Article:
Cmbant (talk) 20:31, 6 January 2011 (UTC) I also noticed this and have attempted to fix it

Disbelief: Cf[edit]

Disbelief that Cf have ever been detected in supernovae, see Talk:Californium#Not_in_supernovae_.28I_presume.29. Rursus dixit. (mbork3!) 14:20, 30 November 2010 (UTC)

Nuclear reactions[edit]

Under Minor Mechanisms, the discussion of Nuclear reactions suggests that alpha-induced nuclear reactions are the more likely process, compared to neutron induced. I am surprised by this claim, and no citations are given. I would think neutron-induced reactions would be much more common. Gierszep (talk) 01:30, 24 September 2011 (UTC)

Retained Nuclear free energy[edit]

If the atom is a real physical entity with an increasing volume real physical structure, then the exterior peripheral nucleons of a a rotating nucleus would have to have a larger amount of retained free energy than lesser volume atoms due to the kinetic energy involved in the rotation process. And of course the centrifugal force caused by the rotation would increase the instability factor of the surface located nucleons of the structure. And the decay mode most common in heavy isotopes is by electron (Beta-) emission, which would further reduce the strength of the attractive neutron forces. It therefor follows that the mode of decay resulting from the accumulation process would be for the emitted particle or particles to be those with the greatest amount of accumulated free energy.WFPM (talk) 06:20, 24 January 2012 (UTC)

Stable isotope abundance[edit]

The abundance data in the chart is consistent with the fact that the even numbered elements have the higher value, and at least partially because they have a larger proportion of the stable isotopes than the odd numbered elements. This would indicate that the causative factors in stable isotope existence are 1: complicatedness of assembly, and 2: relative proportion of the stable isotope number possibilities. If the data re these causative factors is examined closely, it would appear that a formula could be worked out that would disclose and possibly improve the ambiguity of some of the items in the chart that do not conform to the logic of such a process of stable isotope creation.WFPM (talk) 16:54, 20 November 2012 (UTC)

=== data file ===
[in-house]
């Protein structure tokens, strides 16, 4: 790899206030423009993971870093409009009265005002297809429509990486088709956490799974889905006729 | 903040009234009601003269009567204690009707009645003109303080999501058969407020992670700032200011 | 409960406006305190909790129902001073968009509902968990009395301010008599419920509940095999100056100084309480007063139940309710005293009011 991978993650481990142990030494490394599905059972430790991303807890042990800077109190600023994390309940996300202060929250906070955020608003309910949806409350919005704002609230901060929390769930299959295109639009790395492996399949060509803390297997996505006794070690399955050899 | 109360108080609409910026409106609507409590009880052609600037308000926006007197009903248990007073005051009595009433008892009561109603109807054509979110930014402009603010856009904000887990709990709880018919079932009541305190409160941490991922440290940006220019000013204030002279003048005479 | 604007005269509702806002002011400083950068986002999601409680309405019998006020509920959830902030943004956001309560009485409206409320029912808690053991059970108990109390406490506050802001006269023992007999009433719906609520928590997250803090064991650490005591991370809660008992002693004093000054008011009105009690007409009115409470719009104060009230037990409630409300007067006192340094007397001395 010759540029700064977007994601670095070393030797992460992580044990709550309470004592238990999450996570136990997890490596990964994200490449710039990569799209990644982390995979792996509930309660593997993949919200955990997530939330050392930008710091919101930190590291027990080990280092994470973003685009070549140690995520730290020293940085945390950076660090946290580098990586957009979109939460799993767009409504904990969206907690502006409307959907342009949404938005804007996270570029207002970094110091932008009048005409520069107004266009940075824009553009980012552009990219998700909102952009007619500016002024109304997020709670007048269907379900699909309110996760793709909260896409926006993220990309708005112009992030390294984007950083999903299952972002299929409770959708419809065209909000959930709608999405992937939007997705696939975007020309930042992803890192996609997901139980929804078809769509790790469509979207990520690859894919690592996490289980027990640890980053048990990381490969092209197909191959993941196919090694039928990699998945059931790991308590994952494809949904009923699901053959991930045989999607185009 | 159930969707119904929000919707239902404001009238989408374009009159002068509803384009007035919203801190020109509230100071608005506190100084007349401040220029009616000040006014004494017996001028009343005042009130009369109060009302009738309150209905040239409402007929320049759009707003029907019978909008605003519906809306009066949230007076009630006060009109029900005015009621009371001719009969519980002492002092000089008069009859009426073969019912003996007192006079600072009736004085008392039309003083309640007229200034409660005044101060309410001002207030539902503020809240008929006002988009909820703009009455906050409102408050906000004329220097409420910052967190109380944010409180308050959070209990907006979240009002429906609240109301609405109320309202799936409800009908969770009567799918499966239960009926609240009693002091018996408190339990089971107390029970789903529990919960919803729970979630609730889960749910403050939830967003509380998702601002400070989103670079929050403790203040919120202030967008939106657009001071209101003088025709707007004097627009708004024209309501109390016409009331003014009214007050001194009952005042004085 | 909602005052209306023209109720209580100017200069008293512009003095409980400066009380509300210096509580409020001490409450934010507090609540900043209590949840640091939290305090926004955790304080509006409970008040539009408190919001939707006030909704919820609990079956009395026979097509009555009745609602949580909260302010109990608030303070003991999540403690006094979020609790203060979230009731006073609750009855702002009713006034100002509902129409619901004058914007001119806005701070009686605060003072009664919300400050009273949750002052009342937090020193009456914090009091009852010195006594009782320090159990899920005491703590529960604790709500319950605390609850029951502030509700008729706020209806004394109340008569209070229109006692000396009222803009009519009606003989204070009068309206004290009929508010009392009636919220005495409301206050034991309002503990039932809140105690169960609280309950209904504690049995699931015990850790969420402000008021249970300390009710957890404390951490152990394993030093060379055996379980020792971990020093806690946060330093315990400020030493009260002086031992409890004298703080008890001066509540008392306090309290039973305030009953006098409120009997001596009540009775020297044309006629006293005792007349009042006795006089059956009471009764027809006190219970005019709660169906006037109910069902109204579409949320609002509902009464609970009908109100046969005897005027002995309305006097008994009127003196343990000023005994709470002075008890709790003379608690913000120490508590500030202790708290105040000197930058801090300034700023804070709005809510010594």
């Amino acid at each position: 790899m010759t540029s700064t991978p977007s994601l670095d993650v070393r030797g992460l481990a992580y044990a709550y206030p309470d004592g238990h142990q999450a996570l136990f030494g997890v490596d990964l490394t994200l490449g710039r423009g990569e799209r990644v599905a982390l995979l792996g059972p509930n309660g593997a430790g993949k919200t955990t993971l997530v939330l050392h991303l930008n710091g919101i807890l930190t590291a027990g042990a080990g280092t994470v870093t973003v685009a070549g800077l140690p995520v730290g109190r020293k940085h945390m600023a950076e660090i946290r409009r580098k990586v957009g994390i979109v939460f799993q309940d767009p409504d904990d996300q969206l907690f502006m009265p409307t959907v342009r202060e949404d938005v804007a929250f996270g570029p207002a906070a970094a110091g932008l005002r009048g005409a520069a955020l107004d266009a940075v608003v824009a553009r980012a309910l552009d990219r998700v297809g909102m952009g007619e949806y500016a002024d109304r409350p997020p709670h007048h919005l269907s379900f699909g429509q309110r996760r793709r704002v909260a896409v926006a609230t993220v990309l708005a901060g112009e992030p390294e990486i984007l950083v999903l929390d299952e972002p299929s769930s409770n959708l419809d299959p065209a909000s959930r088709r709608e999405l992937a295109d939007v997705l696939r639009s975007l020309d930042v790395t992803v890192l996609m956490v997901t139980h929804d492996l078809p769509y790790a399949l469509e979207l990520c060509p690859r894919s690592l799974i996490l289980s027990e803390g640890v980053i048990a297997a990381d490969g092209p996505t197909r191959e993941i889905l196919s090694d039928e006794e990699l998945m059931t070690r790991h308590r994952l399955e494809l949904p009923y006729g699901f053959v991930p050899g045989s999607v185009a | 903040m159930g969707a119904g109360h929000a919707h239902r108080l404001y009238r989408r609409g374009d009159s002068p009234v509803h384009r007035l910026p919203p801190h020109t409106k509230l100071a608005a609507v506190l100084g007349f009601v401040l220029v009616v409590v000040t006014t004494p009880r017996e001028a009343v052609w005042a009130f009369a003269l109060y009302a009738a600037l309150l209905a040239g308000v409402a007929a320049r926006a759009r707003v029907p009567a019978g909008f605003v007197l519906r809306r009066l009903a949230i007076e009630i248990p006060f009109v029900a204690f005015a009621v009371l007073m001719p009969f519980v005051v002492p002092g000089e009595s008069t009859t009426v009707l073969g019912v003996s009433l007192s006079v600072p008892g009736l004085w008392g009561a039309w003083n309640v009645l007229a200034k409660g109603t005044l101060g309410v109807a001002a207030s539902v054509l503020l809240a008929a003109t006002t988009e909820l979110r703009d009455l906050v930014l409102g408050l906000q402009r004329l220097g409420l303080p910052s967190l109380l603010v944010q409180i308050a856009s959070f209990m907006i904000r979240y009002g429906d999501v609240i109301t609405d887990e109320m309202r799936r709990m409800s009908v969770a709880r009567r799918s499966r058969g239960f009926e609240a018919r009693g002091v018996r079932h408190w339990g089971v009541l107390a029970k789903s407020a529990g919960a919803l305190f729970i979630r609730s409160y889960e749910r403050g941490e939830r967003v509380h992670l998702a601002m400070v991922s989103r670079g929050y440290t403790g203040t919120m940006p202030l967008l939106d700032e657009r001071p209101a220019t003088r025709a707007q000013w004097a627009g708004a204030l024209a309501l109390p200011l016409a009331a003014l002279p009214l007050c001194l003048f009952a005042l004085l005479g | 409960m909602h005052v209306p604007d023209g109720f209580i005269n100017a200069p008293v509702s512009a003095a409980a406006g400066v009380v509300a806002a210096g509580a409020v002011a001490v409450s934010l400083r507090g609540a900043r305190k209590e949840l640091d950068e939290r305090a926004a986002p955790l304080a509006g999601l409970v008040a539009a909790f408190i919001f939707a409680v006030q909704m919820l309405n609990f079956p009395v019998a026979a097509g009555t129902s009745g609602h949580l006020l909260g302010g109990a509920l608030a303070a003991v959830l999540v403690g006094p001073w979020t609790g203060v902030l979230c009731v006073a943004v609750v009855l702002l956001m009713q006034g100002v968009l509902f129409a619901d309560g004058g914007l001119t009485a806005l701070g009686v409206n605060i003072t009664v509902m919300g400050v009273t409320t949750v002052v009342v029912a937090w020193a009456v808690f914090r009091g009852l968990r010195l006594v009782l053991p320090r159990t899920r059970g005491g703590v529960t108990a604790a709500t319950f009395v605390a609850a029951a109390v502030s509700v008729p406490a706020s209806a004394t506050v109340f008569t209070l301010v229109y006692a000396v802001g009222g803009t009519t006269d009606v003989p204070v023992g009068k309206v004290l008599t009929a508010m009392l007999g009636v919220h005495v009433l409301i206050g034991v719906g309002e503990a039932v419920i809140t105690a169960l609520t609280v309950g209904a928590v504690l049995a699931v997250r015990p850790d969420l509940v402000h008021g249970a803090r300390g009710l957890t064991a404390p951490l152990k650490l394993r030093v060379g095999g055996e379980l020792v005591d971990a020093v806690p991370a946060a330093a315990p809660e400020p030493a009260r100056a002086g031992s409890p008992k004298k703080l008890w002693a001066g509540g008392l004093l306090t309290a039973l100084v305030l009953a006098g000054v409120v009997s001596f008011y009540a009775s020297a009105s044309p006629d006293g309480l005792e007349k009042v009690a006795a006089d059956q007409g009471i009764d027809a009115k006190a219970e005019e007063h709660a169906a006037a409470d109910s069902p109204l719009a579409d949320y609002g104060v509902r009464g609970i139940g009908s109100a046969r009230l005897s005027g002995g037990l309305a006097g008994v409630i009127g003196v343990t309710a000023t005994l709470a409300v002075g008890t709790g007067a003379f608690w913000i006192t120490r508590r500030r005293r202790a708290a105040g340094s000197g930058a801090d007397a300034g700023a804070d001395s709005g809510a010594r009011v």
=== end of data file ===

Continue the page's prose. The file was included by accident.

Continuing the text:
A number of these nuclear stability trend lines have been determined and noted, and they are of a category of atomic numbers of the atomic number A, where the value A is related to to the increasing element numbers Z by the relationship where A is equal to 3 times the element number Z minus a "constant" even number. But with the "constant" even number being only an intermittent constant over a series of elements followed by by an increase of 2 for the next series of elements. As an example, the elements from 69 Thulium to 78 Platinum have a stability trend line formula of A = 3Z - 38. This indicates that the stability tendency for stable elements in this region is for each successive elements to acquire an additional proton plus 2 neutrons in order to remain in a condition of nuclear stability.WFPM (talk) 23:58, 17 October 2013 (UTC)

Natural Element Synthesis in the Universe[edit]

This may not be the best place to discuss this, but it may be sufficient. In addition, I'm no physicist, nor cosmologist that could directly contribute.

It would be interesting and informative to show the latest theories for each element's natural production in the universe on each element's wiki page. E.g., Supernova nucleosynthesis and Nucleosynthesis discuss some general element synthesis methods, but having the methods for each element would be more complete. Some element wiki pages discuss the method of nuclear synthesis, but showing the exact process(es) is rare.

Examples for primordial light elements can be found in this image. Primordial nucleosynthesis2.png

How could Wikipedia encourage and standardize this "section" for each element? Rick21784 (talk) 07:58, 6 February 2014 (UTC)